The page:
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AMD has launched their new HEDT hi-core-count Threadripper CPUs to resounding applause from all the online reviewers.
These CPUs do represent the pinnacle of desktop computing power but they come at a huge price, with the 7980 64-core part costing an eye-watering US$5,000.
Of course along with the CPU you'll need a matching motherboard and RAM so the actual cost of a workstation based on this part will be beyond the reach of most regular users.
However, when you can't get by with anything but the fastest workstation or when you can justify the cost by way of productivity gains, I guess these Threadripper CPUs do have a place.
However, there must surely be a cheaper way to get 64 cores of computing power?
Yes there is!
The new Raspberry Pi 5 SBC has just four cores but the 4GB version comes in at around US$60.
Okay, the Pi only clocks at 2.4GHz out of the box (some have been overclocked to quite a bit more) and the ARM-based cores are not as grunty as those in the Threadrippers but just do the math.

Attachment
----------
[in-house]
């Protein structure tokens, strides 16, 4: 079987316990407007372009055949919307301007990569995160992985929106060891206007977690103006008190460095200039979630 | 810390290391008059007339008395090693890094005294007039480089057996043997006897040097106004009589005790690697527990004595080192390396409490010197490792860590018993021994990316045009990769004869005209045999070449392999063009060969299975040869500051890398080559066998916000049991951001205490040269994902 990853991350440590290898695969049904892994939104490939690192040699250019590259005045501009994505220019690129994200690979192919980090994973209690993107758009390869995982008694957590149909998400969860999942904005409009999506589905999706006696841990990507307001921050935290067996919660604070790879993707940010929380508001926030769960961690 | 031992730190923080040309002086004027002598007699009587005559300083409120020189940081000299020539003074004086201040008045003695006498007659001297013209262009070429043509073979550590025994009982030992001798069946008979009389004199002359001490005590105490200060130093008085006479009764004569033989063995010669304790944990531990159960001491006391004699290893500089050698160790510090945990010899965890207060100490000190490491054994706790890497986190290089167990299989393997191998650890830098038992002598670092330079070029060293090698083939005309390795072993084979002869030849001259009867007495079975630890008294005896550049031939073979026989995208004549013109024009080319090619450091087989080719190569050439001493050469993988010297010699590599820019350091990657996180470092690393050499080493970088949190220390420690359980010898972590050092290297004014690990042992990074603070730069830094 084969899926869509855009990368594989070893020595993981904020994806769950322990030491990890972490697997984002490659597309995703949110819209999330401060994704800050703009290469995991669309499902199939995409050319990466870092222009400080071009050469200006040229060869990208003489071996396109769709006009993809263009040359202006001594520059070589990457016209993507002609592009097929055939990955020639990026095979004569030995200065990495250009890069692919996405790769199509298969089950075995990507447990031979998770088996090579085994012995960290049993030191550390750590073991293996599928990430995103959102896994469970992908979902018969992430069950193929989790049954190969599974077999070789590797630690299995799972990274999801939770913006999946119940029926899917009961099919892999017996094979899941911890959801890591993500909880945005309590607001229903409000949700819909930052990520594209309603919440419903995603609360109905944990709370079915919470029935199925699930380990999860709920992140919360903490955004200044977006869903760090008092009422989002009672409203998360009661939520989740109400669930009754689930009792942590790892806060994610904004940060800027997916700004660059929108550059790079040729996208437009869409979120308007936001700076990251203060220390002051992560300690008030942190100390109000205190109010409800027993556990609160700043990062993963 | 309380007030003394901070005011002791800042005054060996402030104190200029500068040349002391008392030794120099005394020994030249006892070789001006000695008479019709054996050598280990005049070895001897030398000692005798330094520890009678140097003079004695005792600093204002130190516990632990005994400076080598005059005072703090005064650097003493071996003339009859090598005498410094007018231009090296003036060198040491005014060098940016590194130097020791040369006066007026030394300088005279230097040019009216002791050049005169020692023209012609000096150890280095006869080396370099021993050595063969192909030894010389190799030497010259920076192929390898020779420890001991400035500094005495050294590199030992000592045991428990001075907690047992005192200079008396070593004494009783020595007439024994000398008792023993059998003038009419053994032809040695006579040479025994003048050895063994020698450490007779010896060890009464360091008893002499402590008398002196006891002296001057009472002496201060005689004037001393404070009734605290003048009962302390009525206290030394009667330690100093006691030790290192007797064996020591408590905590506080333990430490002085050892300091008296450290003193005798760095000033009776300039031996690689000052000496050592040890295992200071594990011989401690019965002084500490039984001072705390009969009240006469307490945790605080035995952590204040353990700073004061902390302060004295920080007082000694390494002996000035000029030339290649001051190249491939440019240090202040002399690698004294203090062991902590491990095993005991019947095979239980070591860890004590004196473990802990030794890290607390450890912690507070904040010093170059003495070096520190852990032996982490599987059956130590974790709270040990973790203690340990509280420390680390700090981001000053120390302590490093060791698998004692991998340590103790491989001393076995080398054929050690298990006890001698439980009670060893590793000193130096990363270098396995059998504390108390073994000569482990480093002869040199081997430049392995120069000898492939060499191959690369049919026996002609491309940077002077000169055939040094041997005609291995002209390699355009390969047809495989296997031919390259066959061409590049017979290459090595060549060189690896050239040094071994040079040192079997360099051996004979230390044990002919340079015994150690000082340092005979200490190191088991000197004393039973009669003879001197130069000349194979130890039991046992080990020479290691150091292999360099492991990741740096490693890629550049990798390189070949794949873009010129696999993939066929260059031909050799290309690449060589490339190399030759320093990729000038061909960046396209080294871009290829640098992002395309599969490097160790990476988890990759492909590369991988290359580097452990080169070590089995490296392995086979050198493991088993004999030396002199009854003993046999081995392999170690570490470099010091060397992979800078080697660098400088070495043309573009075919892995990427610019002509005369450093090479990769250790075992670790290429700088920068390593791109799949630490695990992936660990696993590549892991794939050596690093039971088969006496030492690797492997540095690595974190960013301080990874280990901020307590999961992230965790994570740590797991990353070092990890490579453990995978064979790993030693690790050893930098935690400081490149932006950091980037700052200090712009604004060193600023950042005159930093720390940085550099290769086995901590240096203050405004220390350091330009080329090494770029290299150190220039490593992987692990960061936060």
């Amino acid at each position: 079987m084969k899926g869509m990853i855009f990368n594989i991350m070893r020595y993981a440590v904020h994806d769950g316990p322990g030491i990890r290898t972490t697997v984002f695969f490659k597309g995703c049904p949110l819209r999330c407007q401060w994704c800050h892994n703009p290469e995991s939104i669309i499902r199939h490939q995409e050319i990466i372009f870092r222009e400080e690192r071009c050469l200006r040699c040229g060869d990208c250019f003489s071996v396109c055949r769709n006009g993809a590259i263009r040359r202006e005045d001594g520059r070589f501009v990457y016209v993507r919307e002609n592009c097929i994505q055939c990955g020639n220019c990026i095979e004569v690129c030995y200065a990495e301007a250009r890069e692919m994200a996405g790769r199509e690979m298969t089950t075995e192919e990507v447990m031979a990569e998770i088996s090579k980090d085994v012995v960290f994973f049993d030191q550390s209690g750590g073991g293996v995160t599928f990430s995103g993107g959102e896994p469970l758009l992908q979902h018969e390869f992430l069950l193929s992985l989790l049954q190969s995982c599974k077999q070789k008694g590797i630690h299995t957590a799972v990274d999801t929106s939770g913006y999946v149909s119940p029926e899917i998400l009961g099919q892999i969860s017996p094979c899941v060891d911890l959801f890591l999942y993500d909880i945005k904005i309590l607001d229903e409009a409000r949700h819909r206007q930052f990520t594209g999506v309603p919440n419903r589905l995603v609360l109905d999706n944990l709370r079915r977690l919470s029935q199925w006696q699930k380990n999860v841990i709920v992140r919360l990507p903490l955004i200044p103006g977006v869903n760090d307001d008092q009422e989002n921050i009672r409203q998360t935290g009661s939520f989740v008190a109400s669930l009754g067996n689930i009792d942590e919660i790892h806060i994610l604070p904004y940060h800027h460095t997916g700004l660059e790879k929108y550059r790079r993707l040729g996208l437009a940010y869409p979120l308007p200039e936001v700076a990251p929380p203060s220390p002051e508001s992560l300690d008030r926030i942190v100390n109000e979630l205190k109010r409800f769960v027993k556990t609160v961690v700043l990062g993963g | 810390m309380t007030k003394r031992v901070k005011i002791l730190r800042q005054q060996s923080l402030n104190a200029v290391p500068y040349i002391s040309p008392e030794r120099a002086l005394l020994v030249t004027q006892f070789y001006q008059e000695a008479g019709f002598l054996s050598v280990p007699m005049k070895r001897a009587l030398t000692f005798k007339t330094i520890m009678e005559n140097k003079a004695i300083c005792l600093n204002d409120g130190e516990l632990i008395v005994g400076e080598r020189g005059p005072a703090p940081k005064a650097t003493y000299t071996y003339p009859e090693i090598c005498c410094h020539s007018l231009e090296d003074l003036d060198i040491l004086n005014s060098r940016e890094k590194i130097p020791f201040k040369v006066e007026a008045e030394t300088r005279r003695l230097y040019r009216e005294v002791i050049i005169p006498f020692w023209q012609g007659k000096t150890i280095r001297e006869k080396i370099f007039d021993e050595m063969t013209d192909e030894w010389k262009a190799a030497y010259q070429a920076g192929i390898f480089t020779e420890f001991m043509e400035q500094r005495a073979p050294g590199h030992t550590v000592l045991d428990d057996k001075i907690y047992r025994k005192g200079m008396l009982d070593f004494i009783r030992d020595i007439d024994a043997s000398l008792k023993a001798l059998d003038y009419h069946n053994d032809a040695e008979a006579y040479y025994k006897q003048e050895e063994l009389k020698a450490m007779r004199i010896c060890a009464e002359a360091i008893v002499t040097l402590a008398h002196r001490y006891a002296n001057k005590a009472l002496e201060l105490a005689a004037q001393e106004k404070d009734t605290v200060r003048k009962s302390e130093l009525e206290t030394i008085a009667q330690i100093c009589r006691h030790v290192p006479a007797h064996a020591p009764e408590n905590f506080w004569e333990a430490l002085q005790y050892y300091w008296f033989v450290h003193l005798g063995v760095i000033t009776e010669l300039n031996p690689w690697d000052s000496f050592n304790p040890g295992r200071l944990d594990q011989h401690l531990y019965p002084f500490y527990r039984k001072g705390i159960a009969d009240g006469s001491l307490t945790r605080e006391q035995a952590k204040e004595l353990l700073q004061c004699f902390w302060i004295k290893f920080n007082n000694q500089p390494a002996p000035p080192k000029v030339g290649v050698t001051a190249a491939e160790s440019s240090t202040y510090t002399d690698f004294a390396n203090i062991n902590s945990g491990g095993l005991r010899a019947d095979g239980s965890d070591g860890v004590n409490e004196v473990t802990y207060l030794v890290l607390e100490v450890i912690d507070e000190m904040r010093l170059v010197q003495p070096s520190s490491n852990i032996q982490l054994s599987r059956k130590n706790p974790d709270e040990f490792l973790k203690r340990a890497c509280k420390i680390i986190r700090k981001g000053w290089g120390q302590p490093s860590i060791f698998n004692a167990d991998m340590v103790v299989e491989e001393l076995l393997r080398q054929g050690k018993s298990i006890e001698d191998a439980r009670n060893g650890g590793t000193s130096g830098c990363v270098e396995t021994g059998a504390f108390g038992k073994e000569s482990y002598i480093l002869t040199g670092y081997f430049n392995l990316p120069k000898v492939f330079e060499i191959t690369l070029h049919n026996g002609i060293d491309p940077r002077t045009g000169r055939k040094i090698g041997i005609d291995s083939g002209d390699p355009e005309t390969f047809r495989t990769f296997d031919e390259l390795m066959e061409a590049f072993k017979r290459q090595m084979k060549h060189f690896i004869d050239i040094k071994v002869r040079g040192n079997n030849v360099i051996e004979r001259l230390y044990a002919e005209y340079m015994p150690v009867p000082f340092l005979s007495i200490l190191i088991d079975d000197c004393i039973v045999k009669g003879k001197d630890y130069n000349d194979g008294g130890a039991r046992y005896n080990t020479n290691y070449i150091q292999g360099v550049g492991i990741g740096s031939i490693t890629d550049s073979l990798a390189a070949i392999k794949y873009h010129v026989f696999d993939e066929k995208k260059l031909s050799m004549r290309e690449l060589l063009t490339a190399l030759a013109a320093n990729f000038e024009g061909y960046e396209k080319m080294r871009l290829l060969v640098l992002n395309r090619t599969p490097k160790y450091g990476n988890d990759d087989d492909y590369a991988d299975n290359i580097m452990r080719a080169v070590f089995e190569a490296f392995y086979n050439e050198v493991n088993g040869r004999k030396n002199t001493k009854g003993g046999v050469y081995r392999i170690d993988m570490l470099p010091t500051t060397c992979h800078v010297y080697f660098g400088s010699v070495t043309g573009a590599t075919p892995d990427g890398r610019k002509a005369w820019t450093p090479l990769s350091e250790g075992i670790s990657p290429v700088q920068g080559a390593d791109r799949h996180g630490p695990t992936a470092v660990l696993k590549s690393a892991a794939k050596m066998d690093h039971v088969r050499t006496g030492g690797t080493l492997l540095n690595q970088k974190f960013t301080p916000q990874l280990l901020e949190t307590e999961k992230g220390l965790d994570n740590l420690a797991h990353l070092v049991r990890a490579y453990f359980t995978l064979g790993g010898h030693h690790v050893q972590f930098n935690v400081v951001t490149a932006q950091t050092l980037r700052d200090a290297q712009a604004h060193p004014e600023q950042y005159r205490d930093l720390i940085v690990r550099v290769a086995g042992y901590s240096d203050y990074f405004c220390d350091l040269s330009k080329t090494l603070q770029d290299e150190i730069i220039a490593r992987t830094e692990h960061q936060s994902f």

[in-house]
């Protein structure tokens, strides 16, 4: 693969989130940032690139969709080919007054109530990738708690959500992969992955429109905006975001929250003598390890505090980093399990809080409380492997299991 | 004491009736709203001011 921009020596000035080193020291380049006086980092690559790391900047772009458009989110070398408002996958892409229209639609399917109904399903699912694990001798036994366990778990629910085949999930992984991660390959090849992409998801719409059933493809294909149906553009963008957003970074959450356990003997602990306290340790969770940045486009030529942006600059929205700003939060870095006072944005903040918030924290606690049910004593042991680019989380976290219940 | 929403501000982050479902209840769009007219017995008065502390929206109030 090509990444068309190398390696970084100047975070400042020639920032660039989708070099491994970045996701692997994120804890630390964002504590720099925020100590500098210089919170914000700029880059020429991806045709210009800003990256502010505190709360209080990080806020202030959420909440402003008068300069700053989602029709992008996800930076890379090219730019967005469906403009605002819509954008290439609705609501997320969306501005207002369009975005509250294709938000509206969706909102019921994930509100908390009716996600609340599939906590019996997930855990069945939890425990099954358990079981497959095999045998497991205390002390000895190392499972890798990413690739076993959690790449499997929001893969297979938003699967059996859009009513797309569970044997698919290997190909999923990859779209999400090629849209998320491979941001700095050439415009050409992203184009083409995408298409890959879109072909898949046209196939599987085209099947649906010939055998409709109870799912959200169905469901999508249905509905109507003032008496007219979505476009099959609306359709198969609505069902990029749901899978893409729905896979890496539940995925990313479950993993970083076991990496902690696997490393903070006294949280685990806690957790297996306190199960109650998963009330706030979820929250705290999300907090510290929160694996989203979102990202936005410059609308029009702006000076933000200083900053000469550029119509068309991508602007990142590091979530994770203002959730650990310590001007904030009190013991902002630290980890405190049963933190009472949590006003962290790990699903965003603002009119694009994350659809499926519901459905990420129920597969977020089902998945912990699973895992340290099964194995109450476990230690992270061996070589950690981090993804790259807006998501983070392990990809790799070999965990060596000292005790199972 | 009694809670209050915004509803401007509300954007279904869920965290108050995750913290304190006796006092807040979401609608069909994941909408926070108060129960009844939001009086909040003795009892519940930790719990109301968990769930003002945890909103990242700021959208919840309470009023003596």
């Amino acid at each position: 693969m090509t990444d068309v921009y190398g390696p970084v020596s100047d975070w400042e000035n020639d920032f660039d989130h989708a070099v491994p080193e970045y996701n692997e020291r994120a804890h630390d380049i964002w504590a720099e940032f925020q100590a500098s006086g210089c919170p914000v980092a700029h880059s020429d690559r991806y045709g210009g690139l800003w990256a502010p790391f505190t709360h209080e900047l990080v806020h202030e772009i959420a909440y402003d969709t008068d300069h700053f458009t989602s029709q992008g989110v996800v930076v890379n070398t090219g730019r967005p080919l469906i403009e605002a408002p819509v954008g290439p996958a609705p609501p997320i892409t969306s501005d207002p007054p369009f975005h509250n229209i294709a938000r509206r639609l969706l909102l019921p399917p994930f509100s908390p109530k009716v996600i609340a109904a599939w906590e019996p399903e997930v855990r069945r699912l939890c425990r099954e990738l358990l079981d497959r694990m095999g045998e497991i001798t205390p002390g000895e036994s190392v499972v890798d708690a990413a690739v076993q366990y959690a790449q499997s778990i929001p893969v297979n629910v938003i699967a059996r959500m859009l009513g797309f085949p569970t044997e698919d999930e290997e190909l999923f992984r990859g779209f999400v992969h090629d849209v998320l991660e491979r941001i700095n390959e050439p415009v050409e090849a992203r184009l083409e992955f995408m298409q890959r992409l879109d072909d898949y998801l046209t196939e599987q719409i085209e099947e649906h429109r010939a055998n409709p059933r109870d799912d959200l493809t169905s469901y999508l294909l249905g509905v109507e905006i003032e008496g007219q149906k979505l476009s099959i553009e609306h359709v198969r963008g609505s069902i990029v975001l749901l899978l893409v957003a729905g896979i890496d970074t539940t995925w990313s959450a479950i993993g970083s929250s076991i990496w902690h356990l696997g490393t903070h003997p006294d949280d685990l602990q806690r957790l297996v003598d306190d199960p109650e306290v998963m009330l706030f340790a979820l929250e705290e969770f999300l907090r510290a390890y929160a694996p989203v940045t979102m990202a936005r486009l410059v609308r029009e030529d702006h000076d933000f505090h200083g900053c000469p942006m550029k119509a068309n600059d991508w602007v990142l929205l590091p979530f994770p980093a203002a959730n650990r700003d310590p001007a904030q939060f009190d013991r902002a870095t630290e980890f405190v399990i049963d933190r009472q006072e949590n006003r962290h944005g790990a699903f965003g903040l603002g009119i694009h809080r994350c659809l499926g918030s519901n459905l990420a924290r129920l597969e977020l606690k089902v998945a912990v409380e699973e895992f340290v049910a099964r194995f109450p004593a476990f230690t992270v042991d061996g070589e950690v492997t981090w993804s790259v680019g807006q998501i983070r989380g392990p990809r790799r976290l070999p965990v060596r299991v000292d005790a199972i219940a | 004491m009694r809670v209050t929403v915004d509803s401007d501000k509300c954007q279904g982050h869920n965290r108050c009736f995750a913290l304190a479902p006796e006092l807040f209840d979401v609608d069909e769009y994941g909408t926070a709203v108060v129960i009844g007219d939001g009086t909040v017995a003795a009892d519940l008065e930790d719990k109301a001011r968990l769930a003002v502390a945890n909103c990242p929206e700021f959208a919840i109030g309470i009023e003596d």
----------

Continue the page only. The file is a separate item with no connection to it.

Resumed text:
The per-core cost for an RPi 5 is US$15. The per-core cost for the threadripper 7980 is an eye-watering $78.
So maybe, if you really want 64 cores of CPU power, a cluster of 16 RPi 5 boards would be a lot cheaper and perhaps even more fun.
Would it be as fast?
Hell no, at least not unless you were running some bespoke software that was perfectly suited to running on a cluster rather than a single CPU.
However, that RPi cluster would also have 64GB of RAM, something you'd have to pay extra for with a Threadripper. The Threadripper would also require one of those expensive motherboards whereby the Pi cluster would only need a US$100 network hub and some cables to become a unified computing resource.
The cost of building a 64-core RPi cluster will drop even further when the RPi 5 compute module is released. These compute modules are cheaper because they don't have all the I/O of the full board and they can be easily fitted to a backplane. This not only eliminates the need for an ethernet switch but also allows for much faster inter-board communications, thus boosting performance significantly.
Best of all, clusters can be expanded as/when needed to increase their power over time. Start with a cluster of two and just keep going if you need to.
So, if you want to boast that your computer has more cores than a thread-ripper you will be able to do so for as little as US$1K on a box full of Raspberry Pi 5 SBCs and a network switch and make fun of those who've spent five times as much for their CPU alone.
Carpe Diem folks!
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